“168 Zham” suggests that the U.S., Russian and French co-chairs of the OSCE Minsk Group may bring new peace proposals with them when they visit Yerevan and Baku next week. The paper notes that the co-chairs seem to be concentrating now on a new meeting of the Armenian and Azerbaijani presidents. It says their latest peace efforts could yield major developments in the stalled Armenian-Azerbaijani peace talks if they are fully backed and coordinated by the United States and Russia.
“Aravot” believes that Armenia is not “mature” enough to become a parliamentary republic, something which is envisaged by President Serzh Sarkisian’s constitutional reform. The paper argues that Armenian political parties, including the ruling HHK, are still too weak to be entrusted with state governance. It says at the same time that Sarkisian and the HHK would seek to stay in power with or without the planned amendments to the Armenian constitution.
Interviewed by “Hayots Ashkhar,” Vahram Baghdasarian, the HHK’s parliamentary leader, claims that the Armenian authorities are “only happy” to face non-partisan young people protesting against various government policies or measures such as an increase in electricity prices. “The fact that there was mutual understanding [on the energy tariff issue] is not accidental,” says Baghdasarian. “The main reason for this, so to speak, unprecedented development is that our young people did not unduly politicize the socioeconomic issue raised by them.”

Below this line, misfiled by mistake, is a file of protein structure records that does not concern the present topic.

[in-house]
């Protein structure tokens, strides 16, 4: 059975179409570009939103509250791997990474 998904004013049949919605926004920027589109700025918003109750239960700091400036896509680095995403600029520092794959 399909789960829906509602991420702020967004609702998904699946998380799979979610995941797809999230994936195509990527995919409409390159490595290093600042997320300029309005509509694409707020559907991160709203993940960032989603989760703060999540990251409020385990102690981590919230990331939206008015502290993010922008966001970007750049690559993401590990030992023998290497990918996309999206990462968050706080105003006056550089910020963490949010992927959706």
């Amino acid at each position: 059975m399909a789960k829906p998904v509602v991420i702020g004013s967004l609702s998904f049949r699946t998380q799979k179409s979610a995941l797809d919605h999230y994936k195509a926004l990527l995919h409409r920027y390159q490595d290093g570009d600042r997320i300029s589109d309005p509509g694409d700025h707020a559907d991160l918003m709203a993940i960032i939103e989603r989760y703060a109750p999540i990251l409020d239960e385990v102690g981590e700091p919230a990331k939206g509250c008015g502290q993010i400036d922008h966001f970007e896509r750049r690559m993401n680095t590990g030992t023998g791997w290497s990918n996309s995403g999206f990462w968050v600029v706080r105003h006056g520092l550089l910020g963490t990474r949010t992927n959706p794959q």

“We need to take our steps in a sober and vigilant manner in order to avoid damaging the energy system,” adds Baghdasarian. “We can’t please the people and endanger everything with reckless, short-term steps.” He specifically warns of a “return to the 1990s” when Armenia was crippled by severe power shortages.
“Zhoghovurd” claims that the Armenian economy has still not recovered from the global financial crisis of 2008-2009. “Regardless of the content of official statistics, the country is heading for impoverishment,” claims the paper. It criticizes the Armenian government for rejecting such assertions. It says that the government’s “inadequacy” is only creating “negative expectations” among businesspeople.